STUDENTS of the present, and potentially the future, will have an important role to play when the new University of the Highlands and Islands holds an historic celebration event in Inverness on Thursday. (25 August)
Traditional music especially composed and recorded for the occasion by music students from the Benbecula campus of Lews Castle College UHI, one of the university’s 13 partners across the region, will be played at the academic robing ceremony at Eden Court Theatre, Inverness.
The music – ‘A Proud Day’ by Loriana Pauli, ‘UHI Wolf’ by Alex Catterall (the wolf symbolises learning and wisdom), and ‘Rainbows over Benbecula’ by Peter Cooper – is inspired by the traditional music of the region.
Course leader, Anna-Wendy Stevenson, said: “Composers through the ages have written music for auspicious events and this one is no exception.
“These compositions are essentially traditional in form, employ the modes of the Highland pipe scale, and have been developed and arranged for traditional Scottish instruments and brass.
“The inclusion of brass heightens the sense of celebration and occasion and it is wonderful to hear the fusion of traditional and brass tones.
“The pieces were performed and recorded by students and staff with guest trombonist Rick Taylor.”
UHI graduate and Mod gold medallist, Liondsaidh Mitchell, who achieved an honours degree in Gaelic and traditional music through the Skye college, Sabhal Mòr Ostaig UHI, will sing during the event, while students across the region will be featured in their own film about life at Scotland’s newest university.
And five possible students of the future will take turns to welcome around 800 guests in the English, Gaelic, Scots, Shetlandic and Orcadian languages.
The welcomes are being delivered in: English – by Thomas Black, 7, Crown Primary School, Inverness; Gaelic – by Mary MacVicar, 11, Bun-sgoil Ghàidhlig Inbhir Nis, Inverness; Scots – by India Hay, 11, Milnes High School, Fochabers; Shetlandic – by Rona Learmonth, 10, Scalloway Junior High School, Shetland, and Orcadian – by Joe Sinclair, 10, Orphir Community School, Orkney.
Nathan Shields, a graduate of the Perth College UHI-based music performance degree, will be taking part in the ceremony as the president of UHISA, the University of the Highlands and Islands Students’ Association.
He will start the proceedings by robing the UHI rector, Garry Coutts.
Ceremonial robes featuring the UHI colour of purple will also be presented to principal and vice-chancellor James Fraser; the chair of the governing University Court, Professor Matthew MacIver, and mace bearer for the day, Allan Bransbury, who was assistant director of the former University of the Highlands and Islands Project.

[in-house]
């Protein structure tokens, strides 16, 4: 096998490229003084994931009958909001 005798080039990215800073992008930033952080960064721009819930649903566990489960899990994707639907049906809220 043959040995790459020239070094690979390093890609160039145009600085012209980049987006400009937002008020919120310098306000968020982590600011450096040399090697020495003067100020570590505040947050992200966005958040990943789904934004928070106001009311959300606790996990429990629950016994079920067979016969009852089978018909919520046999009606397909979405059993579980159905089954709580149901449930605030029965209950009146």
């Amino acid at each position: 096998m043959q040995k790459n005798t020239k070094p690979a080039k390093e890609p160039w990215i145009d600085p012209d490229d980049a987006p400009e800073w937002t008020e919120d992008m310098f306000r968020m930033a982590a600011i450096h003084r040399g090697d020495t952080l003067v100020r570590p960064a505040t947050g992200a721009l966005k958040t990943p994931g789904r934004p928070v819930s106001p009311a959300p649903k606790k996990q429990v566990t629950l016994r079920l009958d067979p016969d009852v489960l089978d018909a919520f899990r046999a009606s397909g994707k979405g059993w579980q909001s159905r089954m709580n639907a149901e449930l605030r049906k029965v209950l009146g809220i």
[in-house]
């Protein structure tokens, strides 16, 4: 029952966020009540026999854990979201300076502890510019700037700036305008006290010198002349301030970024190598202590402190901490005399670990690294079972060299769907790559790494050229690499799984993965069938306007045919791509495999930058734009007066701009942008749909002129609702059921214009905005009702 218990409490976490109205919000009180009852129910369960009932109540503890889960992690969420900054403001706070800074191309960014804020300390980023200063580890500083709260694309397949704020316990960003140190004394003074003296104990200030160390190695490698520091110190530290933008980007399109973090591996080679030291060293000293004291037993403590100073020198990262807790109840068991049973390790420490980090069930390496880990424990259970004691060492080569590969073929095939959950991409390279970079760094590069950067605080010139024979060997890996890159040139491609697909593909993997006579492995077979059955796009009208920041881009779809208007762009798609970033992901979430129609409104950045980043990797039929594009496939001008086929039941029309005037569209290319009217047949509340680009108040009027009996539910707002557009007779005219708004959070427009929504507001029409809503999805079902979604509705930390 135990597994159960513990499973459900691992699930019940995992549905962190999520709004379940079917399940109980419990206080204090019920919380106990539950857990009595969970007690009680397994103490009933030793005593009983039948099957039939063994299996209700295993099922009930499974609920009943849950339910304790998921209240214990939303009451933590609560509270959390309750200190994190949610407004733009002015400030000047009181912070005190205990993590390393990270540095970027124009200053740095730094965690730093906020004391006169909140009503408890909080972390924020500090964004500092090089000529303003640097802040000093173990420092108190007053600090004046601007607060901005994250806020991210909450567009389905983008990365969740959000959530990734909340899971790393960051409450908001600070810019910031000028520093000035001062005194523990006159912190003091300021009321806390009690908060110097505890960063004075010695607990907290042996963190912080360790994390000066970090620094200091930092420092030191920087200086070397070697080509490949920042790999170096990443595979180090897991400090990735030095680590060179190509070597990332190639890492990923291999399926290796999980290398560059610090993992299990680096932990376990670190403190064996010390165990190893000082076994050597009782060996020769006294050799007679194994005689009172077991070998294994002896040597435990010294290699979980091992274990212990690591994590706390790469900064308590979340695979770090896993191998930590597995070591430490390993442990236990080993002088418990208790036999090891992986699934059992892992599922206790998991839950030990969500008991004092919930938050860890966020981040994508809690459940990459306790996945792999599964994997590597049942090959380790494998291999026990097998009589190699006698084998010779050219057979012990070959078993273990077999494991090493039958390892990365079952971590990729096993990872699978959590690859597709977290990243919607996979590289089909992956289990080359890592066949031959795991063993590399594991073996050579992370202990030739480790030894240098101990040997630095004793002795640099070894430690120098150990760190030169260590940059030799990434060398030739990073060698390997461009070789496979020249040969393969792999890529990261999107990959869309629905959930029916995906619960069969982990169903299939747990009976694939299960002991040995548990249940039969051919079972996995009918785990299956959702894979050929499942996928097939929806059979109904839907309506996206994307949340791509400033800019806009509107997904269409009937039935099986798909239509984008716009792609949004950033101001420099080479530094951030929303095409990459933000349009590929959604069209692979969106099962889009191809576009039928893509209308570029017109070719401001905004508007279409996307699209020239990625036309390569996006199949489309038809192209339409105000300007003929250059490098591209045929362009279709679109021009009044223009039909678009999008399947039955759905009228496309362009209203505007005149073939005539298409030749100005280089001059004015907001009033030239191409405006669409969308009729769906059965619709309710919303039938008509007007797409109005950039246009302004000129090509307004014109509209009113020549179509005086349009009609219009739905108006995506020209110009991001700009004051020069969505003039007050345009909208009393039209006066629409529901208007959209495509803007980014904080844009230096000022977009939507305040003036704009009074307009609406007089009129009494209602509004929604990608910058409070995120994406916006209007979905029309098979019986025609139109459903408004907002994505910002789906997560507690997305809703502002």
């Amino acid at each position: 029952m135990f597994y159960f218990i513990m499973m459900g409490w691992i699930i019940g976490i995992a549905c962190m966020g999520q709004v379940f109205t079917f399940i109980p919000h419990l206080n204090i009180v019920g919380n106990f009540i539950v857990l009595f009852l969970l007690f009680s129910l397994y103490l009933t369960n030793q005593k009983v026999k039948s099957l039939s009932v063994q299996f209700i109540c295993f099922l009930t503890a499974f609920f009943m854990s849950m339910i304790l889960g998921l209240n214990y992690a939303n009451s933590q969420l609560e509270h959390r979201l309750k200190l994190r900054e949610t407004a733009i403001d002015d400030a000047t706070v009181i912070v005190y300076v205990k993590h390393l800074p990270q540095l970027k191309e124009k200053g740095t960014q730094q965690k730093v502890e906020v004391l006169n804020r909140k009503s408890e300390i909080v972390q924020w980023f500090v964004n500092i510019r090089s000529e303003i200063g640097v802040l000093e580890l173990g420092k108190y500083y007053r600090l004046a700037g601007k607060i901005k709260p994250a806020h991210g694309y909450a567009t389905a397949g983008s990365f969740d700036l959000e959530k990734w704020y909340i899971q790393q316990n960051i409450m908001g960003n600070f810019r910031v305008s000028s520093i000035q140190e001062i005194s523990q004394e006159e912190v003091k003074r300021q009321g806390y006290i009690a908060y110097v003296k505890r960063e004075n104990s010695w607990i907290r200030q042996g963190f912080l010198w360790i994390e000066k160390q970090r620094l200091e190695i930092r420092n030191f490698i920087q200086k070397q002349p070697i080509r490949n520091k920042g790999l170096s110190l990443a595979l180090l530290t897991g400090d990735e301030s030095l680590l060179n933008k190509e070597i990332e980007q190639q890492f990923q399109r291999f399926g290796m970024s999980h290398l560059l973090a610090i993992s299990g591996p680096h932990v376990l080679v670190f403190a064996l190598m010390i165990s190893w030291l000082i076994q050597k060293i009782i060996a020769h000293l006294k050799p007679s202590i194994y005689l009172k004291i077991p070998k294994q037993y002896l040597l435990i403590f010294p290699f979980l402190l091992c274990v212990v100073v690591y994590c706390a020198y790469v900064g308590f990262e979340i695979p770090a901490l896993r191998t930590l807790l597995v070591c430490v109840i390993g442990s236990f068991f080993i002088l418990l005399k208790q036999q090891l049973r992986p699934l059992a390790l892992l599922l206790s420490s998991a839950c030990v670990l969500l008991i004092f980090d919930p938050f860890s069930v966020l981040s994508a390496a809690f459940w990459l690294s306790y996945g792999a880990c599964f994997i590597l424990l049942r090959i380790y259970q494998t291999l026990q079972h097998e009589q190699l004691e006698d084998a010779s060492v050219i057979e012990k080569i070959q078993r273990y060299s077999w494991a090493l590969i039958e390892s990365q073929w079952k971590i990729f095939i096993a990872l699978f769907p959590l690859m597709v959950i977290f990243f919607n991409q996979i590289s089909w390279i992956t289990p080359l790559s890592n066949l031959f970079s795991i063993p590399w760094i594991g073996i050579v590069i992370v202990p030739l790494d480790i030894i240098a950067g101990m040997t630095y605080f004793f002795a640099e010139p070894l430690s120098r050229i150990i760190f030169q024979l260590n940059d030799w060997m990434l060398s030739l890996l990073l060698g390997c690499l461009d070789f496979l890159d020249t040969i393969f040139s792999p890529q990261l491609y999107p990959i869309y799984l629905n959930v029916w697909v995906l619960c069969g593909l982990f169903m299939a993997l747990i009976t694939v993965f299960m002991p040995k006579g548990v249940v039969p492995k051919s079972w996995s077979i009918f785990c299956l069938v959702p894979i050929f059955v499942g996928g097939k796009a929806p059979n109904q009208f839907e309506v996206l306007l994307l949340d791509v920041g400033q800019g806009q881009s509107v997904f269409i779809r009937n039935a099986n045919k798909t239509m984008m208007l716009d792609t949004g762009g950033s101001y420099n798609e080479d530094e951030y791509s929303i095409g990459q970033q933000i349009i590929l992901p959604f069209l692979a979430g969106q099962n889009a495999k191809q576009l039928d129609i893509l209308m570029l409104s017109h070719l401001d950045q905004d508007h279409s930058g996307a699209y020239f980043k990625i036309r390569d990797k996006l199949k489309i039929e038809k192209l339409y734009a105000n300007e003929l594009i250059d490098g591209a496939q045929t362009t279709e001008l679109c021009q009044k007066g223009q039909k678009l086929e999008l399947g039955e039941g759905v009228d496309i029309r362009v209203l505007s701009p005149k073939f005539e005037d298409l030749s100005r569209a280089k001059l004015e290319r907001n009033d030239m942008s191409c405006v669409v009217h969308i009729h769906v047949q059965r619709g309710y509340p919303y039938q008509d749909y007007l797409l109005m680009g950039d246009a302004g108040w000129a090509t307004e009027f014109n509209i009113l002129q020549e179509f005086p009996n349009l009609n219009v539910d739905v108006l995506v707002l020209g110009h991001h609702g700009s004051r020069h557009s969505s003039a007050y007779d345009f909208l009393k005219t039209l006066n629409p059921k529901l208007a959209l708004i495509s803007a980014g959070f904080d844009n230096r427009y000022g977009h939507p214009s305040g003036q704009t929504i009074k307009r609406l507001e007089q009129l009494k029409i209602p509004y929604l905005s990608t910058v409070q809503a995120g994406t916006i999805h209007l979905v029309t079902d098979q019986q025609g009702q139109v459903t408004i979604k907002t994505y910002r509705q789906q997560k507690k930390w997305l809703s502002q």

The ceremony will see also the presentation of the university’s new mace, gifted by the universities of Edinburgh, Aberdeen and Strathclyde, and the reading of a poem written for the occasion by academic and poet Dr Meg Bateman who lectures at Sabhal Mòr Ostaig UHI.
After the ceremony, an 85-strong procession will make its way to the Town House for a civic reception.
The procession will involve senior staff, principals, deans, professors and other academics, and vice-chancellors from other universities, headed by the Royal British Legion Scotland Inverness Pipes and Drums.
The mace – designed by past and present students of the Edinburgh College of Art – will take pride of place at the front of the procession, carried by Mr Bransbury.
A major highlight of the day is expected to be a flypast by RAF Lossiemouth jets as the procession makes its way to the Town House.
This will be the climax of a flypast of all the university campuses throughout the region – a symbol of the collegiate nature of the university.
Guests from Scotland’s universities, local authorities, the Scottish Government, the university’s academic partners, the education sector, and the business sector, will join church leaders, Lord Lieutenants, and people who have made a significant contribution to the university’s creation, at the event.
James Fraser, UHI principal and vice-chancellor, said: “This will be a historic day for the people of the Highlands and Islands.
“The founding of the university is a momentous achievement and one of which we can be justifiably proud.
“We are delighted to involve past, present and, potentially, future students in what will be a magnificent ceremony and procession.
“We are honoured to share the day with our guests, especially those who have helped to bring the university into existence.
“The flypast will be an undoubted highlight of the day – a great privilege for us and especially significant since the jets are based at RAF Lossiemouth which, like our university, is a proud and important part of the regional community and its economy.”
Events on Thursday, 25th August, start with the robing ceremony at 4.30pm.
The procession is due to set off from Eden Court at 6.35pm and is due to arrive at the Town House, via Ness Bridge, by 7pm. The flypast is due at 6.47pm.
In addition to Thursday’s event, each UHI partner will be celebrating its role in the new university at its graduation ceremony taking place over the next two months.
These ceremonies will mark the first degrees awarded by UHI as the University of the Highlands and Islands.
UHI was granted university title by the Privy Council in February this year.
It now has over 8,000 students, located and studying throughout a partnership comprising: Argyll College UHI; Highland Theological College UHI, Dingwall; Inverness College UHI; Lews Castle College UHI, Lewis; Moray College UHI; NAFC Marine Centre UHI, Shetland; North Highland College UHI, Thurso; Orkney College UHI; Perth College UHI; Sabhal Mòr Ostaig UHI, Skye; Scottish Association for Marine Science UHI, near Oban; Shetland College UHI, and West Highland College UHI.
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